Half U.S. Adults Have Diabetes or Pre-Diabetes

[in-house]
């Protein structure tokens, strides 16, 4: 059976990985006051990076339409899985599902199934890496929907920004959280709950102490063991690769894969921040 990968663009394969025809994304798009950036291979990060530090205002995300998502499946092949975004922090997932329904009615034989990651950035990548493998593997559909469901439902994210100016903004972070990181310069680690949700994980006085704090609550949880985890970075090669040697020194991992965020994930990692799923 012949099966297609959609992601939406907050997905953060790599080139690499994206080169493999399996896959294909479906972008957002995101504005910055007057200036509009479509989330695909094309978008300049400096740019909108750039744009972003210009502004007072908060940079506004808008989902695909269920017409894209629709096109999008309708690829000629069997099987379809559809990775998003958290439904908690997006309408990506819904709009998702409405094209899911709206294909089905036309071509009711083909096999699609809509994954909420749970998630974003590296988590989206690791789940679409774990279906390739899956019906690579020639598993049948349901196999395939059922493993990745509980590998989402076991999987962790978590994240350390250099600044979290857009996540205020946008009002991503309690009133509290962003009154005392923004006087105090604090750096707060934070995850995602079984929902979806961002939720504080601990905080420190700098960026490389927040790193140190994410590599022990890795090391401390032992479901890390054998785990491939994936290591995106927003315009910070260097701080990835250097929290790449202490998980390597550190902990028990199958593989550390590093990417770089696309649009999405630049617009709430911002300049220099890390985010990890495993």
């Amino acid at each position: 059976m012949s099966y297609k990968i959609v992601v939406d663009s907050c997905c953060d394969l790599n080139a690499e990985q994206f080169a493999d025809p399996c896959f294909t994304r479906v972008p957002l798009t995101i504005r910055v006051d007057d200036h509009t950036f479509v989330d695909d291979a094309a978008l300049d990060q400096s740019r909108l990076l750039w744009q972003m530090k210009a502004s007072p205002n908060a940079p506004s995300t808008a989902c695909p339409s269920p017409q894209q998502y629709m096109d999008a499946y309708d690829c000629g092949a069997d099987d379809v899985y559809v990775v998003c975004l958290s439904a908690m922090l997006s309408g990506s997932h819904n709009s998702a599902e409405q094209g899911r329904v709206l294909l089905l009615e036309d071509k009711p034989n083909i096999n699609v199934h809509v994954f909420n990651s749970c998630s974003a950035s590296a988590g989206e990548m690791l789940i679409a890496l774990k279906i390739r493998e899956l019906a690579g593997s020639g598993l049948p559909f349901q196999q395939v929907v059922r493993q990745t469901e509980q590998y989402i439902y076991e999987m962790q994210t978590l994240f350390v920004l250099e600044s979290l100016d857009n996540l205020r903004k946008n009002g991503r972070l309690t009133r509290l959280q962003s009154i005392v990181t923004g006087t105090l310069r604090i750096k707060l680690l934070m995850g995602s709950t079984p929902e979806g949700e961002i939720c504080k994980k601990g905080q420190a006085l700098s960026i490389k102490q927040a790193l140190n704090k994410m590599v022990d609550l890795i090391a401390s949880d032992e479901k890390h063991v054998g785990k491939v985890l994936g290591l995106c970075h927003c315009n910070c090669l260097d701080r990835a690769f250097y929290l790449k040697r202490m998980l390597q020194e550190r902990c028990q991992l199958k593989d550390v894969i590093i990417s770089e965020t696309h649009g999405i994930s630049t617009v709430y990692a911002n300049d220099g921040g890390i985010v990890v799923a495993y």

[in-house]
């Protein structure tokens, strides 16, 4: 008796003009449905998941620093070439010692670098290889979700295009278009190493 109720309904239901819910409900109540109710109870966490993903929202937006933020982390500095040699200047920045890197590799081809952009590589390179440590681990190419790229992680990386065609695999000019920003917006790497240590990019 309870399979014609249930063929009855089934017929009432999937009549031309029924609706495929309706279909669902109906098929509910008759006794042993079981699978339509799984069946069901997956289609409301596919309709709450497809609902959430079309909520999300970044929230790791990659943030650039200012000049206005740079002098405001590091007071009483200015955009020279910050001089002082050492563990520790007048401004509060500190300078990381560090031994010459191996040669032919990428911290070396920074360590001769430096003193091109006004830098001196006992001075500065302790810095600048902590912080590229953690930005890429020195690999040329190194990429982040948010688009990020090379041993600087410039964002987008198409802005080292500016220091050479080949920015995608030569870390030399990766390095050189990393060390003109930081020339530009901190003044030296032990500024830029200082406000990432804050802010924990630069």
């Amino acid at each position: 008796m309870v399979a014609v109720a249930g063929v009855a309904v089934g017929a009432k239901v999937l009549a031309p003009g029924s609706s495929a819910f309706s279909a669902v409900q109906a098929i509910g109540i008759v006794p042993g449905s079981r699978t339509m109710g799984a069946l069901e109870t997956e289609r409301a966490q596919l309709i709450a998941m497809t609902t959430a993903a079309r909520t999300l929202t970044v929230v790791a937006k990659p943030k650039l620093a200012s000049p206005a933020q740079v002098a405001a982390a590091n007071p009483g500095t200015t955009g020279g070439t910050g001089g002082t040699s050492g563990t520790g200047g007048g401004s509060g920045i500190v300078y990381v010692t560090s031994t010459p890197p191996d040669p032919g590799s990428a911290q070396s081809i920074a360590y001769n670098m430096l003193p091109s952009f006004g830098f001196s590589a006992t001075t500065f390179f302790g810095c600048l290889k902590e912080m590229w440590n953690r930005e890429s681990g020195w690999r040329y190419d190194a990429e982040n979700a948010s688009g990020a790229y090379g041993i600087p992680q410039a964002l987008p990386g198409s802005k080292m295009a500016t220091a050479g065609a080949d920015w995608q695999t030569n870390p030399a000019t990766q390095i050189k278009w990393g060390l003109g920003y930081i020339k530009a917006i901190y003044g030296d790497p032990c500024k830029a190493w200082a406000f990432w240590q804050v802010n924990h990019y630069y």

Half U.S. Adults Have Diabetes or Pre-Diabetes In 2011-2012, the estimated prevalence of diabetes among U.S. adults was 12 percent to 14 percent and the prevalence of pre-diabetes was 37 percent to 38 percent, indicating that about half of the U.S. adult population has either diabetes or pre-diabetes, according to a study in theåÊ JAMA. Diabetes is a major cause of illness and death in the United States, costing an estimated $245 billion in 2012 due to increased use of health resources and lost productivity. Researchers included data from surveys conducted between 1988-1994 and 1999-2012; 2,781 adults from 2011-2012 were used to estimate recent prevalence and an additional 23,634 adults from 1988-2010 were used to estimate trends. In the overall 2011-2012 population, prevalence was 14.3 percent for total diabetes, 9.1 percent for diagnosed diabetes, 5.2 percent for undiagnosed diabetes, and 38 percent for pre-diabetes; among those with diabetes, 36.4 percent were undiagnosed. The prevalence of total diabetes was higher among non-Hispanic black participants (21.8 percent), non-Hispanic Asian participants (20.6 percent), and Hispanic participants (22.6 percent). The prevalence of pre-diabetes was greater than 30 percent in all sex and racial/ethnic categories, and generally highest among non-Hispanic white individuals and non-Hispanic black individuals. The authors note that although there was an increase in diabetes prevalence between 1988- 1994 and 2011-2012, prevalence estimates changed little between 2007-2008 and 2011-2012. ‰ÛÏThis plateauing of diabetes prevalence is consistent with obesity trends in the United States showing a leveling off around the same period.‰Û Of course all this said, the statistics are appalling. What is important to remember is that diabetes can be controlled and eliminated with diet and exercise. It is a lifestyle disease for the most part.